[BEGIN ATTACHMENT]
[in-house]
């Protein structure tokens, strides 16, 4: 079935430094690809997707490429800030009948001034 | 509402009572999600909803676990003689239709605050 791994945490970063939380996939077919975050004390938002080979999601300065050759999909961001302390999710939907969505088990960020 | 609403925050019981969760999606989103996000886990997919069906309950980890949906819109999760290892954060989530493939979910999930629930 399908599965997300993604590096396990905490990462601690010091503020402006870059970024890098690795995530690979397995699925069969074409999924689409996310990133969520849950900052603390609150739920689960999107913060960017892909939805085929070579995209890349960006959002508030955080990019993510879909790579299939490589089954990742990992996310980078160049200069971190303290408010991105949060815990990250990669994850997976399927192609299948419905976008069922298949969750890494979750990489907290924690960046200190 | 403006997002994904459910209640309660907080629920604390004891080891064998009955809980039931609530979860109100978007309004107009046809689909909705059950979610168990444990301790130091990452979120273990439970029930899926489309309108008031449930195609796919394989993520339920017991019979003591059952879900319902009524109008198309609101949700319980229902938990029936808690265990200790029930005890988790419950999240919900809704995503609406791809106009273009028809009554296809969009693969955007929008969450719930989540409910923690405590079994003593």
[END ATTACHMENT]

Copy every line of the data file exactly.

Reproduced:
[in-house]
């Protein structure tokens, strides 16, 4: 079935430094690809997707490429800030009948001034 | 509402009572999600909803676990003689239709605050 791994945490970063939380996939077919975050004390938002080979999601300065050759999909961001302390999710939907969505088990960020 | 609403925050019981969760999606989103996000886990997919069906309950980890949906819109999760290892954060989530493939979910999930629930 399908599965997300993604590096396990905490990462601690010091503020402006870059970024890098690795995530690979397995699925069969074409999924689409996310990133969520849950900052603390609150739920689960999107913060960017892909939805085929070579995209890349960006959002508030955080990019993510879909790579299939490589089954990742990992996310980078160049200069971190303290408010991105949060815990990250990669994850997976399927192609299948419905976008069922298949969750890494979750990489907290924690960046200190 | 403006997002994904459910209640309660907080629920604390004891080891064998009955809980039931609530979860109100978007309004107009046809689909909705059950979610168990444990301790130091990452979120273990439970029930899926489309309108008031449930195609796919394989993520339920017991019979003591059952879900319902009524109008198309609101949700319980229902938990029936808690265990200790029930005890988790419950999240919900809704995503609406791809106009273009028809009554296809969009693969955007929008969450719930989540409910923690405590079994003593």